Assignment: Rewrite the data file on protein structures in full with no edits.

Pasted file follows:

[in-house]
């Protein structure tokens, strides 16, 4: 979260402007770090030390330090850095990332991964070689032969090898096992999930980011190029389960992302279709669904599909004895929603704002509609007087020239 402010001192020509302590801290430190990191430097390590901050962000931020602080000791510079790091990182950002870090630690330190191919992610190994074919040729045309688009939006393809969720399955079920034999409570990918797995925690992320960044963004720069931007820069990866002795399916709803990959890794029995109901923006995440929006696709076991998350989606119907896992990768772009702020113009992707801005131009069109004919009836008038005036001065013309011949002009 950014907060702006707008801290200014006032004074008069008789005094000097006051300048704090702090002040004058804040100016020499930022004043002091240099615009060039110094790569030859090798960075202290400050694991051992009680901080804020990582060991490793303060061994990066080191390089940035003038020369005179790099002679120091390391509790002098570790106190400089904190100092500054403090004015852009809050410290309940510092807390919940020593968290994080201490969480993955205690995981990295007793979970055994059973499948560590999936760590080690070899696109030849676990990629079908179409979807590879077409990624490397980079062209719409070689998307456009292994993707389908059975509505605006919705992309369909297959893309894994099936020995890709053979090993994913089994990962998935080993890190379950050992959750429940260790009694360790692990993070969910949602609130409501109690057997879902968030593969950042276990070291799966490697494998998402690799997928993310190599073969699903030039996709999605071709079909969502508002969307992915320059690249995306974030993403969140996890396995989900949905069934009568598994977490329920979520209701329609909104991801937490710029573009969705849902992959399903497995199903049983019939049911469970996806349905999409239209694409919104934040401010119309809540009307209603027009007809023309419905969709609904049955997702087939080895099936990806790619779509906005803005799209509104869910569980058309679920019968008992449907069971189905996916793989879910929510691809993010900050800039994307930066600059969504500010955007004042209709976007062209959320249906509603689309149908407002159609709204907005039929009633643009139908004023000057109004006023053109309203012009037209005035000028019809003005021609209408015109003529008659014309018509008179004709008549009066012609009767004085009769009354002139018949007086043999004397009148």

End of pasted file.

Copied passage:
[in-house]
């Protein structure tokens, strides 16, 4: 979260402007770090030390330090850095990332991964070689032969090898096992999930980011190029389960992302279709669904599909004895929603704002509609007087020239 402010001192020509302590801290430190990191430097390590901050962000931020602080000791510079790091990182950002870090630690330190191919992610190994074919040729045309688009939006393809969720399955079920034999409570990918797995925690992320960044963004720069931007820069990866002795399916709803990959890794029995109901923006995440929006696709076991998350989606119907896992990768772009702020113009992707801005131009069109004919009836008038005036001065013309011949002009 950014907060702006707008801290200014006032004074008069008789005094000097006051300048704090702090002040004058804040100016020499930022004043002091240099615009060039110094790569030859090798960075202290400050694991051992009680901080804020990582060991490793303060061994990066080191390089940035003038020369005179790099002679120091390391509790002098570790106190400089904190100092500054403090004015852009809050410290309940510092807390919940020593968290994080201490969480993955205690995981990295007793979970055994059973499948560590999936760590080690070899696109030849676990990629079908179409979807590879077409990624490397980079062209719409070689998307456009292994993707389908059975509505605006919705992309369909297959893309894994099936020995890709053979090993994913089994990962998935080993890190379950050992959750429940260790009694360790692990993070969910949602609130409501109690057997879902968030593969950042276990070291799966490697494998998402690799997928993310190599073969699903030039996709999605071709079909969502508002969307992915320059690249995306974030993403969140996890396995989900949905069934009568598994977490329920979520209701329609909104991801937490710029573009969705849902992959399903497995199903049983019939049911469970996806349905999409239209694409919104934040401010119309809540009307209603027009007809023309419905969709609904049955997702087939080895099936990806790619779509906005803005799209509104869910569980058309679920019968008992449907069971189905996916793989879910929510691809993010900050800039994307930066600059969504500010955007004042209709976007062209959320249906509603689309149908407002159609709204907005039929009633643009139908004023000057109004006023053109309203012009037209005035000028019809003005021609209408015109003529008659014309018509008179004709008549009066012609009767004085009769009354002139018949007086043999004397009148």